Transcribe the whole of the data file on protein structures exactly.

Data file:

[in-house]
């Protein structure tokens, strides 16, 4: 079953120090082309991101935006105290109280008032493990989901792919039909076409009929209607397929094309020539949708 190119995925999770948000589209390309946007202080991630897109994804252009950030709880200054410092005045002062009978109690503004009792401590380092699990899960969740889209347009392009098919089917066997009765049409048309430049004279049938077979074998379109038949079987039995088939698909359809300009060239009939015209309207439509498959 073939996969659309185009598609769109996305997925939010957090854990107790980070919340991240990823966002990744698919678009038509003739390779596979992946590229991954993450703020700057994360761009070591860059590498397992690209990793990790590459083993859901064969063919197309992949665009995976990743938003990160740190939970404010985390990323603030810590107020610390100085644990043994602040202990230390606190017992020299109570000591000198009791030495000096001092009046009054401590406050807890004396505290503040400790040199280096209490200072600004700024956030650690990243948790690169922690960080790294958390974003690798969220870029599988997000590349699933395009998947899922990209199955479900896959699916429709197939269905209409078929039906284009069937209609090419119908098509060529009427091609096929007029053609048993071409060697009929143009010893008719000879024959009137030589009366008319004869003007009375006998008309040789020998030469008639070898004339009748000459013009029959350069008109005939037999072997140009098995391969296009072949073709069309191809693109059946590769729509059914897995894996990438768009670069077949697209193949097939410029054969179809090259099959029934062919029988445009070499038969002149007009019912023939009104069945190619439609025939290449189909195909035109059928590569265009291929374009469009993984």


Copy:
[in-house]
């Protein structure tokens, strides 16, 4: 079953120090082309991101935006105290109280008032493990989901792919039909076409009929209607397929094309020539949708 190119995925999770948000589209390309946007202080991630897109994804252009950030709880200054410092005045002062009978109690503004009792401590380092699990899960969740889209347009392009098919089917066997009765049409048309430049004279049938077979074998379109038949079987039995088939698909359809300009060239009939015209309207439509498959 073939996969659309185009598609769109996305997925939010957090854990107790980070919340991240990823966002990744698919678009038509003739390779596979992946590229991954993450703020700057994360761009070591860059590498397992690209990793990790590459083993859901064969063919197309992949665009995976990743938003990160740190939970404010985390990323603030810590107020610390100085644990043994602040202990230390606190017992020299109570000591000198009791030495000096001092009046009054401590406050807890004396505290503040400790040199280096209490200072600004700024956030650690990243948790690169922690960080790294958390974003690798969220870029599988997000590349699933395009998947899922990209199955479900896959699916429709197939269905209409078929039906284009069937209609090419119908098509060529009427091609096929007029053609048993071409060697009929143009010893008719000879024959009137030589009366008319004869003007009375006998008309040789020998030469008639070898004339009748000459013009029959350069008109005939037999072997140009098995391969296009072949073709069309191809693109059946590769729509059914897995894996990438768009670069077949697209193949097939410029054969179809090259099959029934062919029988445009070499038969002149007009019912023939009104069945190619439609025939290449189909195909035109059928590569265009291929374009469009993984």